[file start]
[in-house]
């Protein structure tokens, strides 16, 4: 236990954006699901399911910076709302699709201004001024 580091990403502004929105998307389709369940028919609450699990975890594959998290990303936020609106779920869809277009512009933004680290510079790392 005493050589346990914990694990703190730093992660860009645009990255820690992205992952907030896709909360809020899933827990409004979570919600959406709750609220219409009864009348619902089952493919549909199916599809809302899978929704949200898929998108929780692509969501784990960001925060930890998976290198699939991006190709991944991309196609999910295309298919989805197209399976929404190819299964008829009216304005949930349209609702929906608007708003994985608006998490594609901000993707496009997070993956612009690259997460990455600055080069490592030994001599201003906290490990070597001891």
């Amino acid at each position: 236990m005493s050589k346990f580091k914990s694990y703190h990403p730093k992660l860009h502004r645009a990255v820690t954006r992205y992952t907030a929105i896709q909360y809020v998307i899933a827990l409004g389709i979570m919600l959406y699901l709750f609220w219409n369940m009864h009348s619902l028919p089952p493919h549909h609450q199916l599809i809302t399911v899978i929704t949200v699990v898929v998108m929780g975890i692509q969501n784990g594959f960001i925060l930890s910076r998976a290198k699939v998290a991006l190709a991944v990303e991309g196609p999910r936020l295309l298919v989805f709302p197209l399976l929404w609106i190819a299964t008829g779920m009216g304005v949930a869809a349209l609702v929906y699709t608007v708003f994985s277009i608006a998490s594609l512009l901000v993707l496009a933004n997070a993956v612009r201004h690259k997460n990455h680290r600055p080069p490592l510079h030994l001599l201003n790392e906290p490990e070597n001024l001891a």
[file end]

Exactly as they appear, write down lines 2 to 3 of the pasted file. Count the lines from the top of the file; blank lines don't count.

């Protein structure tokens, strides 16, 4: 236990954006699901399911910076709302699709201004001024 580091990403502004929105998307389709369940028919609450699990975890594959998290990303936020609106779920869809277009512009933004680290510079790392 005493050589346990914990694990703190730093992660860009645009990255820690992205992952907030896709909360809020899933827990409004979570919600959406709750609220219409009864009348619902089952493919549909199916599809809302899978929704949200898929998108929780692509969501784990960001925060930890998976290198699939991006190709991944991309196609999910295309298919989805197209399976929404190819299964008829009216304005949930349209609702929906608007708003994985608006998490594609901000993707496009997070993956612009690259997460990455600055080069490592030994001599201003906290490990070597001891």
């Amino acid at each position: 236990m005493s050589k346990f580091k914990s694990y703190h990403p730093k992660l860009h502004r645009a990255v820690t954006r992205y992952t907030a929105i896709q909360y809020v998307i899933a827990l409004g389709i979570m919600l959406y699901l709750f609220w219409n369940m009864h009348s619902l028919p089952p493919h549909h609450q199916l599809i809302t399911v899978i929704t949200v699990v898929v998108m929780g975890i692509q969501n784990g594959f960001i925060l930890s910076r998976a290198k699939v998290a991006l190709a991944v990303e991309g196609p999910r936020l295309l298919v989805f709302p197209l399976l929404w609106i190819a299964t008829g779920m009216g304005v949930a869809a349209l609702v929906y699709t608007v708003f994985s277009i608006a998490s594609l512009l901000v993707l496009a933004n997070a993956v612009r201004h690259k997460n990455h680290r600055p080069p490592l510079h030994l001599l201003n790392e906290p490990e070597n001024l001891a």